This week the Ford Motor Company announced impressive results in efforts to cut waste produced in its factories worldwide. Since 2007, the car company has slashed in half its waste that would otherwise ship to landfills in North America and reduced by 44 percent its global waste output — a total of 100 million pounds.
Expanding on the success, Ford plans to further reduce the amount of waste it sends to landfills by 10% per vehicle by the end of the year. If successful, that means the company would generate about 20 pounds of waste per vehicle on a global basis – roughly the weight of one tire.
In the last five years, on a per-vehicle basis, global waste to landfills decreased by 39 percent – from 37 pounds to just under 23 pounds. In North America, the amount of waste generated per vehicle has been cut even further – by 47 percent.
“When we paint a vehicle, not all the paint ends up on the vehicle,” said Lisa Hansen, manager, Technical Services, EQO. “We use a water wash scrubber system to capture and collect the excess paint solids so they are not released into the environment.”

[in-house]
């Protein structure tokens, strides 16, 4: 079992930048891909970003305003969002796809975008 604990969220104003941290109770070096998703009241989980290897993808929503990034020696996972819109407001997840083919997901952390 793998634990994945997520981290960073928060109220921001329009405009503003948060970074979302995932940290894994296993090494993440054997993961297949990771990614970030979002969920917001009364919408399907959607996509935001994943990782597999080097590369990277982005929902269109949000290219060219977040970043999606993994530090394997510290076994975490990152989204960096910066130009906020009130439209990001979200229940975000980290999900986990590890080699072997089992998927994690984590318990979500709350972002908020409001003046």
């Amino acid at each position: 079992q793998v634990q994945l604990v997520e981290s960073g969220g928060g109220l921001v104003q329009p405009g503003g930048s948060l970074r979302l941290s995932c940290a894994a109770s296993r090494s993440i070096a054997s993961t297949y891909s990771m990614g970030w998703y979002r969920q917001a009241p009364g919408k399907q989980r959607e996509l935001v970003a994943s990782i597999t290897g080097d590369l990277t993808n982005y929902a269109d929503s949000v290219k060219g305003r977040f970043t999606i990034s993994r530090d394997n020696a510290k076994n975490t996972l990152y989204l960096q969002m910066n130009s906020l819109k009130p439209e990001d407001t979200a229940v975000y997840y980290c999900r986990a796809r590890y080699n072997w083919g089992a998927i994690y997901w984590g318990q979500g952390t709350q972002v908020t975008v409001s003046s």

The reprocessed paint solids are then dewatered to increase their energy value and sent to the local power plant. The project is being replicated at several other Ford assembly plants.
Another example of how Ford keeps waste out of landfills can be found at its Michigan Proving Grounds (MPG) in Romeo, Mich. Earlier this year, Ford installed its first solar-powered compactor at the site. The nearly 4,000-acre self-contained site previously collected trash in open-top boxes and then disposed of the trash in a landfill.
MPG and its waste management partner came up with a new combination of recycling measures and solar-powered technology to compact the trash which is then sent to a waste-to-energy facility where it is converted into power. The compaction reduces the number of shipments and thus the fuel consumed for its transportation. Coupled with previous efforts to recycle all of the site’s cardboard, paper, wood and plastic, the plant has achieved a zero-waste landfill stream.
In December, Ford announced plans to reduce by 30 percent the amount of water it uses in the manufacture of each vehicle by 2015, compared with the amount used per vehicle in 2009.
During the week leading up to Earth Day, the company detailed how it is working on numerous new sustainable materials for possible use in its vehicles, including corn, sugar beets and cane, coconuts and even shredded money.